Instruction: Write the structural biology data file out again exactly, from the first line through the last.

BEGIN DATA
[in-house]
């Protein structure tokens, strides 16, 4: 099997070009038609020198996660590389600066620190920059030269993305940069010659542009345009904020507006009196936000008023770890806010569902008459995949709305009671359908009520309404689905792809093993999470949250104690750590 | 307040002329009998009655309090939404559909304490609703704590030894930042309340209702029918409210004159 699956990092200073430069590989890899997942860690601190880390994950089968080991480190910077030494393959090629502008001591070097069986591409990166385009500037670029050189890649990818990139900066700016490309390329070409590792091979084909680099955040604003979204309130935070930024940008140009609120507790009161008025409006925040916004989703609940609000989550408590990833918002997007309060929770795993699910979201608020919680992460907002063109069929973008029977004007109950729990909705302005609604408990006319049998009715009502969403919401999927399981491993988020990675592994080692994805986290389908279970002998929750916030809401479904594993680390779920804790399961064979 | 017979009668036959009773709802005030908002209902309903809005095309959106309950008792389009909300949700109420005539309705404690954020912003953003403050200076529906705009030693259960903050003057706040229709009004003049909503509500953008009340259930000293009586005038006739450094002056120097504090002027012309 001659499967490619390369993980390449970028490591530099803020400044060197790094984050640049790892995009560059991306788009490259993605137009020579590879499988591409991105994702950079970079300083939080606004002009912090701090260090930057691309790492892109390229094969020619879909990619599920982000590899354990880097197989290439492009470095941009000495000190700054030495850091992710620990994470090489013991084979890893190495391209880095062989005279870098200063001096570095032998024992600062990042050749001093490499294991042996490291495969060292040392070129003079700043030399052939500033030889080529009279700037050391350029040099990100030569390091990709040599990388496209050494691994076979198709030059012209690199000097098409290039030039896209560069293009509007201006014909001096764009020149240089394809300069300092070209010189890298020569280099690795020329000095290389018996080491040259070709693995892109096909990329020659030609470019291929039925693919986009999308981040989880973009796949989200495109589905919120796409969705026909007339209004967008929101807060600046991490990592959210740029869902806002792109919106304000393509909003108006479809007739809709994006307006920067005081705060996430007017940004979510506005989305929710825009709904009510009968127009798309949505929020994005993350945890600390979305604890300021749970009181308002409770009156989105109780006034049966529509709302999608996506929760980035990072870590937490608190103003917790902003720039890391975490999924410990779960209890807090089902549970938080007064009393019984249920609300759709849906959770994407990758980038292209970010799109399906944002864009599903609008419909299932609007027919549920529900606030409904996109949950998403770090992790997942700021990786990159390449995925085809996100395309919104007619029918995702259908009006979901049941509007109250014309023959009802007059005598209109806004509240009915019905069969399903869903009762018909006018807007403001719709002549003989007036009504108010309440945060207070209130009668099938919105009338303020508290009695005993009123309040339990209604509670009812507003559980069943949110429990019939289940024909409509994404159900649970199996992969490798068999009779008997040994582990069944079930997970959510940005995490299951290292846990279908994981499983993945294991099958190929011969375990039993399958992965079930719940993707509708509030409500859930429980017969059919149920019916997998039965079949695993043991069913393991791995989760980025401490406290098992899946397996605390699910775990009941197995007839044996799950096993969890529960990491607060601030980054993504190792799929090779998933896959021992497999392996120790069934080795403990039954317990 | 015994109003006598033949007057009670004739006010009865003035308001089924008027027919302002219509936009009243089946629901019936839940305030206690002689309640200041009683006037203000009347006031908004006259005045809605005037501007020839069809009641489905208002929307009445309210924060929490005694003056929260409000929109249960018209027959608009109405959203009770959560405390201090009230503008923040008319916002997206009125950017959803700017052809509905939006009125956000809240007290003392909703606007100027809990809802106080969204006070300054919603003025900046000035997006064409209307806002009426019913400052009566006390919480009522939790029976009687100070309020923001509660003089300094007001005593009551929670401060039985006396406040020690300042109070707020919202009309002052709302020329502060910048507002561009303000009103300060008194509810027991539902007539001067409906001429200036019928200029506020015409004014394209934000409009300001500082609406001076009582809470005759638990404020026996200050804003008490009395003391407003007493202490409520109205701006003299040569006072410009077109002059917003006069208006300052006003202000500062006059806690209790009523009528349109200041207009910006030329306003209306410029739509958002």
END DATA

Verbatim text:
[in-house]
């Protein structure tokens, strides 16, 4: 099997070009038609020198996660590389600066620190920059030269993305940069010659542009345009904020507006009196936000008023770890806010569902008459995949709305009671359908009520309404689905792809093993999470949250104690750590 | 307040002329009998009655309090939404559909304490609703704590030894930042309340209702029918409210004159 699956990092200073430069590989890899997942860690601190880390994950089968080991480190910077030494393959090629502008001591070097069986591409990166385009500037670029050189890649990818990139900066700016490309390329070409590792091979084909680099955040604003979204309130935070930024940008140009609120507790009161008025409006925040916004989703609940609000989550408590990833918002997007309060929770795993699910979201608020919680992460907002063109069929973008029977004007109950729990909705302005609604408990006319049998009715009502969403919401999927399981491993988020990675592994080692994805986290389908279970002998929750916030809401479904594993680390779920804790399961064979 | 017979009668036959009773709802005030908002209902309903809005095309959106309950008792389009909300949700109420005539309705404690954020912003953003403050200076529906705009030693259960903050003057706040229709009004003049909503509500953008009340259930000293009586005038006739450094002056120097504090002027012309 001659499967490619390369993980390449970028490591530099803020400044060197790094984050640049790892995009560059991306788009490259993605137009020579590879499988591409991105994702950079970079300083939080606004002009912090701090260090930057691309790492892109390229094969020619879909990619599920982000590899354990880097197989290439492009470095941009000495000190700054030495850091992710620990994470090489013991084979890893190495391209880095062989005279870098200063001096570095032998024992600062990042050749001093490499294991042996490291495969060292040392070129003079700043030399052939500033030889080529009279700037050391350029040099990100030569390091990709040599990388496209050494691994076979198709030059012209690199000097098409290039030039896209560069293009509007201006014909001096764009020149240089394809300069300092070209010189890298020569280099690795020329000095290389018996080491040259070709693995892109096909990329020659030609470019291929039925693919986009999308981040989880973009796949989200495109589905919120796409969705026909007339209004967008929101807060600046991490990592959210740029869902806002792109919106304000393509909003108006479809007739809709994006307006920067005081705060996430007017940004979510506005989305929710825009709904009510009968127009798309949505929020994005993350945890600390979305604890300021749970009181308002409770009156989105109780006034049966529509709302999608996506929760980035990072870590937490608190103003917790902003720039890391975490999924410990779960209890807090089902549970938080007064009393019984249920609300759709849906959770994407990758980038292209970010799109399906944002864009599903609008419909299932609007027919549920529900606030409904996109949950998403770090992790997942700021990786990159390449995925085809996100395309919104007619029918995702259908009006979901049941509007109250014309023959009802007059005598209109806004509240009915019905069969399903869903009762018909006018807007403001719709002549003989007036009504108010309440945060207070209130009668099938919105009338303020508290009695005993009123309040339990209604509670009812507003559980069943949110429990019939289940024909409509994404159900649970199996992969490798068999009779008997040994582990069944079930997970959510940005995490299951290292846990279908994981499983993945294991099958190929011969375990039993399958992965079930719940993707509708509030409500859930429980017969059919149920019916997998039965079949695993043991069913393991791995989760980025401490406290098992899946397996605390699910775990009941197995007839044996799950096993969890529960990491607060601030980054993504190792799929090779998933896959021992497999392996120790069934080795403990039954317990 | 015994109003006598033949007057009670004739006010009865003035308001089924008027027919302002219509936009009243089946629901019936839940305030206690002689309640200041009683006037203000009347006031908004006259005045809605005037501007020839069809009641489905208002929307009445309210924060929490005694003056929260409000929109249960018209027959608009109405959203009770959560405390201090009230503008923040008319916002997206009125950017959803700017052809509905939006009125956000809240007290003392909703606007100027809990809802106080969204006070300054919603003025900046000035997006064409209307806002009426019913400052009566006390919480009522939790029976009687100070309020923001509660003089300094007001005593009551929670401060039985006396406040020690300042109070707020919202009309002052709302020329502060910048507002561009303000009103300060008194509810027991539902007539001067409906001429200036019928200029506020015409004014394209934000409009300001500082609406001076009582809470005759638990404020026996200050804003008490009395003391407003007493202490409520109205701006003299040569006072410009077109002059917003006069208006300052006003202000500062006059806690209790009523009528349109200041207009910006030329306003209306410029739509958002």